A government agency has moved to protect thousands of square miles of ocean bottom habitat – including areas off the Virginia coast – from damage by commercial fishing operations…..and a thriving elk population in southwest Virginia has created complications for state wildlife managers. Those have been among the most read stories over the past week at the Virginia Public Access Project’s Va News link on vpap.org. Fred Echols has more.
Reactions vary to a Democratic lawsuit challenging Virginia’s voter photo ID law—based primarily on which side of the political spectrum the stakeholders fall. Democrats argue that this is another attempt to disenfranchise minority and other voters, while the GOP and the law’s chief sponsor say it’s designed to protect the integrity of the voting system. But as Virginia Public Radio’s Tommie McNeil reports, political observers are wondering how this lawsuit will progress—and what’s the best course of action for the state’s Democratic Attorney General.
The University of Virginia baseball team was so close to winning the national championship last year. The Cavaliers are back in Omaha this year to try it again and they’re off to a good start. Greg Echlin reports.
A number of studies suggest that young children who enter pre-kindergarten programs develop their learning skills more effectively than those who don’t. That’s one reason why state lawmakers recently decided to examine and reform the Virginia Preschool Initiative. And as Virginia Public Radio’s Tommie McNeil reports, one of the underlying issues is making sure that low-income children have access to—and take advantage of— those programs.
Virginia’s Deputy Secretary of Health and Human Resources lends an ear to a grassroots organization protesting the possible closure of 283 rural hospitals across the country, including the Commonwealth. As Tommie McNeil reports, Dr. Jennifer Lee said it’s yet another reason why she believes Medicaid expansion could be the answer.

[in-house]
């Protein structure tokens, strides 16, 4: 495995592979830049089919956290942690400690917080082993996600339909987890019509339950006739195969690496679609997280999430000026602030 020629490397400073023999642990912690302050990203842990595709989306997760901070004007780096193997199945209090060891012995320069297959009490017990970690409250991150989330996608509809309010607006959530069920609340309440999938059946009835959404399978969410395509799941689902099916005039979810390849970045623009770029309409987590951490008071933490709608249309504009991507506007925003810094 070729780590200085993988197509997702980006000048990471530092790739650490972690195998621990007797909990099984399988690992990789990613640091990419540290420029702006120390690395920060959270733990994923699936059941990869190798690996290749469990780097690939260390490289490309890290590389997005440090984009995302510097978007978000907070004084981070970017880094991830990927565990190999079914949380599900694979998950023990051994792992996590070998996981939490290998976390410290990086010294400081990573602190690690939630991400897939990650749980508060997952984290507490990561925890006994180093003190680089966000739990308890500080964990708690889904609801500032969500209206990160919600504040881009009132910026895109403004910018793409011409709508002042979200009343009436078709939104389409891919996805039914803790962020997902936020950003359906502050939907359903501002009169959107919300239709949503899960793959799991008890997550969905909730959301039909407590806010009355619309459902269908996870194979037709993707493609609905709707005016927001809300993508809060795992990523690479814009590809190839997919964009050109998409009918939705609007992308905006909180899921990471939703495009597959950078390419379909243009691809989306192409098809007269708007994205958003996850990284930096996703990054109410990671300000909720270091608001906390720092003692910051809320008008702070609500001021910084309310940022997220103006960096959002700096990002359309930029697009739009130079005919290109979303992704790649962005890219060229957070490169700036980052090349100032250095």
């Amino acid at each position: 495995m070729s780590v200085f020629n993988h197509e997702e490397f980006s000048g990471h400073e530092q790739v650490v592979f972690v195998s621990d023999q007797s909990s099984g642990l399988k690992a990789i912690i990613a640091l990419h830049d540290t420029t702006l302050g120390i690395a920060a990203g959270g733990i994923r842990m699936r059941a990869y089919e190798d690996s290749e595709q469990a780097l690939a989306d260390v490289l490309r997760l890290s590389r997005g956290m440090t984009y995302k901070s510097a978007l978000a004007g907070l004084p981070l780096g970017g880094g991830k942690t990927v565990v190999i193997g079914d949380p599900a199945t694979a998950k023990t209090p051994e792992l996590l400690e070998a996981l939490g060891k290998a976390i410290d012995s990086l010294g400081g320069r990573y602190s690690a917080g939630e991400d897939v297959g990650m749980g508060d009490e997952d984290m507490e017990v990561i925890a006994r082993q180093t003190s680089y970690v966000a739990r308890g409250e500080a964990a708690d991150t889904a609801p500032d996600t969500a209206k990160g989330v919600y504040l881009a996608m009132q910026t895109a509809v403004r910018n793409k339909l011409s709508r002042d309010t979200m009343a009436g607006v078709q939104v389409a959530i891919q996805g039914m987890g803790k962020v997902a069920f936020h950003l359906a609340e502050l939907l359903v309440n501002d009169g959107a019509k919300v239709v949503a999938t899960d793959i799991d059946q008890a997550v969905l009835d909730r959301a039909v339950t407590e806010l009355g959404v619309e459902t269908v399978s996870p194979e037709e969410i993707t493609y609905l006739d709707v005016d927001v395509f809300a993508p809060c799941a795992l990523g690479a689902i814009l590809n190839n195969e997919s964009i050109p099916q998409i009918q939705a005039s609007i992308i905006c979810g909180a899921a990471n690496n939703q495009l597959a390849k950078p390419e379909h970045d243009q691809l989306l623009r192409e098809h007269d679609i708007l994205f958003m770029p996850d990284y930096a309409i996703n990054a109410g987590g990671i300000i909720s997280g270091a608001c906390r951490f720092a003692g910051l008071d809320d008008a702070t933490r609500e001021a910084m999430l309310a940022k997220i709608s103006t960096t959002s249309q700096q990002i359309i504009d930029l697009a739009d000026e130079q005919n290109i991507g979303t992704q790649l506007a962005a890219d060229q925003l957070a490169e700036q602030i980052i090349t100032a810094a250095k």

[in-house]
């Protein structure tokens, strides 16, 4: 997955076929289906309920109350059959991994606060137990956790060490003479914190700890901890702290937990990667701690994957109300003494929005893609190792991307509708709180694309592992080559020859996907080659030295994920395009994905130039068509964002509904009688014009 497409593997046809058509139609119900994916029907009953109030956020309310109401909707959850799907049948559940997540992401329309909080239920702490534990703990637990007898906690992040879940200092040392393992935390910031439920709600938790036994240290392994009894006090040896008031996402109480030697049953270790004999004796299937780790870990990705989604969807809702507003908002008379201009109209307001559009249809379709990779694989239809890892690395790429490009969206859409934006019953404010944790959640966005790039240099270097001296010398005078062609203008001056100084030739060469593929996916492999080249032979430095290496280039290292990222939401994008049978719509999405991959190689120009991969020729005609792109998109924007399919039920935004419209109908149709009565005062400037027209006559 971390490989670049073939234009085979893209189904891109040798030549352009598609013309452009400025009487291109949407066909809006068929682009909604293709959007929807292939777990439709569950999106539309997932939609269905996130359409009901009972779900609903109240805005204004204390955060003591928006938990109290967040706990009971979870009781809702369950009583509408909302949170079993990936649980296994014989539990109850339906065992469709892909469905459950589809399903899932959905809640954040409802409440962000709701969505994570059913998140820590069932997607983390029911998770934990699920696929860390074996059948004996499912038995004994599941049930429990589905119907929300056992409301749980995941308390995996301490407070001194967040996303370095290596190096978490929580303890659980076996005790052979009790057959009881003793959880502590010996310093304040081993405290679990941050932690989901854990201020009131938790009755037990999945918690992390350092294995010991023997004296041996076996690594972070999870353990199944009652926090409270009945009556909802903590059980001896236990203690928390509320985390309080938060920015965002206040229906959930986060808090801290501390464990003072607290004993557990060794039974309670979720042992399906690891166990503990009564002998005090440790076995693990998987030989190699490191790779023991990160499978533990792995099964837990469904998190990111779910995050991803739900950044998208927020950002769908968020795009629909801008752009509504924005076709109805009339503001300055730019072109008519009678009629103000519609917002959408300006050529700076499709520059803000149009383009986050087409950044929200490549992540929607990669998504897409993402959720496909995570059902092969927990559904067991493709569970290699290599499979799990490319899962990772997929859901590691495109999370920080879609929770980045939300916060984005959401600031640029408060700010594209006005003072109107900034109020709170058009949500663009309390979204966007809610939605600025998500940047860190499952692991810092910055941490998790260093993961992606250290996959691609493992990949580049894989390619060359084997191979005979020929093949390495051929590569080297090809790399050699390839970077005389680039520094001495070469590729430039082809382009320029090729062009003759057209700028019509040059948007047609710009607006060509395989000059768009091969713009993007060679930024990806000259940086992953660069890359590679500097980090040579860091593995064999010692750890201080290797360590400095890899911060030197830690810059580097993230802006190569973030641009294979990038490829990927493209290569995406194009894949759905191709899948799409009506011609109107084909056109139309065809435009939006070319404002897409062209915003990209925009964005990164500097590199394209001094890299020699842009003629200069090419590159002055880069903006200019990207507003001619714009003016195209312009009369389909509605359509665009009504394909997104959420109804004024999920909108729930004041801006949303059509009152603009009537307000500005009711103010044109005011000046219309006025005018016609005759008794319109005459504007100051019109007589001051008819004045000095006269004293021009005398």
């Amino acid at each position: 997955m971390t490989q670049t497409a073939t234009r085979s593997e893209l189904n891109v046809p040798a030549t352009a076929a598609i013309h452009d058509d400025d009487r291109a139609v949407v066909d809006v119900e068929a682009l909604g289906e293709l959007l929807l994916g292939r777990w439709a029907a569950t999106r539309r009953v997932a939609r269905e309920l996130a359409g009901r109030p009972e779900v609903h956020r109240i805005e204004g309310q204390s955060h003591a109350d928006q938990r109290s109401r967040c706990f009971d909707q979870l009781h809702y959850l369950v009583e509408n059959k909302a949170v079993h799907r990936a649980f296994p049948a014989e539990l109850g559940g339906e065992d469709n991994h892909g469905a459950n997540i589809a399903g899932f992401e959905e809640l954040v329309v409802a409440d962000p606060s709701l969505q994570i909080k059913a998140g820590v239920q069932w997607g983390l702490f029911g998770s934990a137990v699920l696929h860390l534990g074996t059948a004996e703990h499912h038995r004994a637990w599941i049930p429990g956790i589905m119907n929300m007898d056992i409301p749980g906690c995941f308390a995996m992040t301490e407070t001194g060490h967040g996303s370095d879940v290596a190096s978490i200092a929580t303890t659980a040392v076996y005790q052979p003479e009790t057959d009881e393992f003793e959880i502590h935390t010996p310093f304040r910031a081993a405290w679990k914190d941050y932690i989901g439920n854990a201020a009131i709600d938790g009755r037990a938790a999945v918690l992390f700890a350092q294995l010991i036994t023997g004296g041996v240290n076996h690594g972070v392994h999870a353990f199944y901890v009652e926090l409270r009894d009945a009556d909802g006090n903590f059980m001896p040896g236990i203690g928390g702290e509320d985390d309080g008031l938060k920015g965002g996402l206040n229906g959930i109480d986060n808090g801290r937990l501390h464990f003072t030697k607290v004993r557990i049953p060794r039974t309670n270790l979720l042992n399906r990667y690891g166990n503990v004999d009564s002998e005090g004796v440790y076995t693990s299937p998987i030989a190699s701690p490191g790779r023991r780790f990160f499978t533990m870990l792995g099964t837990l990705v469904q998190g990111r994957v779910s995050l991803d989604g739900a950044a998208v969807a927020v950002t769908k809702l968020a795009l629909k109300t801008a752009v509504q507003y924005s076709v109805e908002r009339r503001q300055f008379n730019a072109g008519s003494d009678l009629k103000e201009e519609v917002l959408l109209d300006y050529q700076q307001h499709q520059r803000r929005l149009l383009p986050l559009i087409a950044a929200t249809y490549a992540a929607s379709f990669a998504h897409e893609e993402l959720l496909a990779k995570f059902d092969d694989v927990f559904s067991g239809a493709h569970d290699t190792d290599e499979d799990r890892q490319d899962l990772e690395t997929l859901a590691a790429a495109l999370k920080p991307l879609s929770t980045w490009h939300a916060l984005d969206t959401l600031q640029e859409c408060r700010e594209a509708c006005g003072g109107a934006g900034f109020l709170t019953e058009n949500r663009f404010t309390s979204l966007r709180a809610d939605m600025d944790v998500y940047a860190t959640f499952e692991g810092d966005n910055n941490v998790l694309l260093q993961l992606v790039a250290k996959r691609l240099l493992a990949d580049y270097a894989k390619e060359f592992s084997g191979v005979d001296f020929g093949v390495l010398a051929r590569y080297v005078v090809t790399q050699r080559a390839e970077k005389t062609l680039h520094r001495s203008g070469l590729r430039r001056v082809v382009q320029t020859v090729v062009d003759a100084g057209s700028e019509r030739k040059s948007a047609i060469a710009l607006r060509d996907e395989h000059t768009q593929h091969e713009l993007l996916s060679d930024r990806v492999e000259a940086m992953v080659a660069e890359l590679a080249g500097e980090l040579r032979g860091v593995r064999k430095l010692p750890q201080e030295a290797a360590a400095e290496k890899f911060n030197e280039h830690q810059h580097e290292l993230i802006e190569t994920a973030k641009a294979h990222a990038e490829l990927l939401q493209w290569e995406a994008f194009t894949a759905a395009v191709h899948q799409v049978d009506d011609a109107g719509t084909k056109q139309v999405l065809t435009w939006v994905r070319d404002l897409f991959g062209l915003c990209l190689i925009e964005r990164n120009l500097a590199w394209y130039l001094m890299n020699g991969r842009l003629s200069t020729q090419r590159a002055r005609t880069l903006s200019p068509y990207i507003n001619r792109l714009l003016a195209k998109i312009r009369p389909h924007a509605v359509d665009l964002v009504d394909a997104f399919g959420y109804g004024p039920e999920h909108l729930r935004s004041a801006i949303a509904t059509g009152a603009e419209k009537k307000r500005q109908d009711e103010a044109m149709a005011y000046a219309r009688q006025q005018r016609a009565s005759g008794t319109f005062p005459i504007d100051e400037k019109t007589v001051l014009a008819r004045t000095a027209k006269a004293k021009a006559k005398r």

There were some electoral upsets yesterday as Virginia voters in 48 localities cast their ballots in state and local primaries. Among the most contested were 18 elections to nominate candidates for the General Assembly—including challenges to nine incumbent Senators and Delegates. And as Virginia Public Radio’s Anne Marie Morgan reports, several incumbent lawmakers will not be returning to the General Assembly.
Senate Democratic leaders are hoping to filibuster a bill this week that’s vital to Virginia’s servicemen and women and the state’s defense industry. Capitol Hill reporter Matt Laslo has the story on how Virginia’s two senators are planning to buck their party leaders.
Virginia is making a move to embrace the future of train travel as plans for faster passenger rail service between Richmond and DC are considered… and Google’s self-driving cars will soon be seen among the hordes of vehicles packing the roads in Northern Virginia. Those are among the most read stories over the past week on the Virginia Public Access Project’s VaNews link at vpap.org. Fred Echols has more.
Virginia Supreme Court justices will soon be deciding on a case that could have a significant impact on what state officials can withhold—even when a Freedom of Information Act request is submitted. Although this case began with one lawmaker asking about how executions are carried out, he also discovered that agencies may have found a way around disclosing pertinent information. Virginia Public Radio’s Tommie McNeil reports.
The women of the troubled Sweet Briar College say the institution IS capable of sustaining itself—and all it needs is a second chance. As Tommie McNeil reports, they’re hoping that chance comes in the form of a ruling from the state’s highest court to grant an injunction and allow the college to stay open while school administrators sort out legal and financial matters.
Last month fisheries managers from Florida to Maine voted for a ten percent increase in commercial harvests of menhaden. The oily fish is loved by bald eagles, osprey and other fish and is used along the Atlantic as bait to catch tastier fare like lobster and crab. At a rainy ceremony today, Governor Terry McAuliffe threw his support behind Omega Protein, the last fish rendering plant on the East Coast. Pamela D’Angelo reports.